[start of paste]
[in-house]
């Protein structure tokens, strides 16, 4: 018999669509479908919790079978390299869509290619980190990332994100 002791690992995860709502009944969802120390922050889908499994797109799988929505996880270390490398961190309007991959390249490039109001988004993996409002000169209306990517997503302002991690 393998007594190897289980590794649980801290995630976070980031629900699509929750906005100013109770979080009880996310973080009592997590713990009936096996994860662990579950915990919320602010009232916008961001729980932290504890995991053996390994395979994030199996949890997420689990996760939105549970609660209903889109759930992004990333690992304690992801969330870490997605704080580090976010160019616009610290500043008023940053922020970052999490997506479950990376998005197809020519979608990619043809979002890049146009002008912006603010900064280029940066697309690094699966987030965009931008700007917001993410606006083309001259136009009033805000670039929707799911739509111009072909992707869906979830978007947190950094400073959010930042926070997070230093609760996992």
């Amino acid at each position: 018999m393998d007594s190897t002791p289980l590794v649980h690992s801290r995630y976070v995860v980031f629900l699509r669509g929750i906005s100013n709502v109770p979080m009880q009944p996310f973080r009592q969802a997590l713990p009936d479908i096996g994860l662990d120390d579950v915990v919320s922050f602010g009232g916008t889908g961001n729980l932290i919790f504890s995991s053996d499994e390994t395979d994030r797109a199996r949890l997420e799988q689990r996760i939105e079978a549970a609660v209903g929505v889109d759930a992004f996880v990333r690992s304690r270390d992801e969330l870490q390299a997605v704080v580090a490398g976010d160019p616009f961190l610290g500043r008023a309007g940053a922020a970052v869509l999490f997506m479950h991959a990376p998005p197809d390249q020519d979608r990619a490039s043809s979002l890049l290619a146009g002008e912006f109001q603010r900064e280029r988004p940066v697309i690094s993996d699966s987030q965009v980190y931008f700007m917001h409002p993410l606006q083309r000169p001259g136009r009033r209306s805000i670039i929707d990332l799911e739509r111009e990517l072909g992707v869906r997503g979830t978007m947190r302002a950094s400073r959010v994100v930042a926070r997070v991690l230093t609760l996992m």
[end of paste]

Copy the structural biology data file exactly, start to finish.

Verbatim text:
[in-house]
């Protein structure tokens, strides 16, 4: 018999669509479908919790079978390299869509290619980190990332994100 002791690992995860709502009944969802120390922050889908499994797109799988929505996880270390490398961190309007991959390249490039109001988004993996409002000169209306990517997503302002991690 393998007594190897289980590794649980801290995630976070980031629900699509929750906005100013109770979080009880996310973080009592997590713990009936096996994860662990579950915990919320602010009232916008961001729980932290504890995991053996390994395979994030199996949890997420689990996760939105549970609660209903889109759930992004990333690992304690992801969330870490997605704080580090976010160019616009610290500043008023940053922020970052999490997506479950990376998005197809020519979608990619043809979002890049146009002008912006603010900064280029940066697309690094699966987030965009931008700007917001993410606006083309001259136009009033805000670039929707799911739509111009072909992707869906979830978007947190950094400073959010930042926070997070230093609760996992």
């Amino acid at each position: 018999m393998d007594s190897t002791p289980l590794v649980h690992s801290r995630y976070v995860v980031f629900l699509r669509g929750i906005s100013n709502v109770p979080m009880q009944p996310f973080r009592q969802a997590l713990p009936d479908i096996g994860l662990d120390d579950v915990v919320s922050f602010g009232g916008t889908g961001n729980l932290i919790f504890s995991s053996d499994e390994t395979d994030r797109a199996r949890l997420e799988q689990r996760i939105e079978a549970a609660v209903g929505v889109d759930a992004f996880v990333r690992s304690r270390d992801e969330l870490q390299a997605v704080v580090a490398g976010d160019p616009f961190l610290g500043r008023a309007g940053a922020a970052v869509l999490f997506m479950h991959a990376p998005p197809d390249q020519d979608r990619a490039s043809s979002l890049l290619a146009g002008e912006f109001q603010r900064e280029r988004p940066v697309i690094s993996d699966s987030q965009v980190y931008f700007m917001h409002p993410l606006q083309r000169p001259g136009r009033r209306s805000i670039i929707d990332l799911e739509r111009e990517l072909g992707v869906r997503g979830t978007m947190r302002a950094s400073r959010v994100v930042a926070r997070v991690l230093t609760l996992m």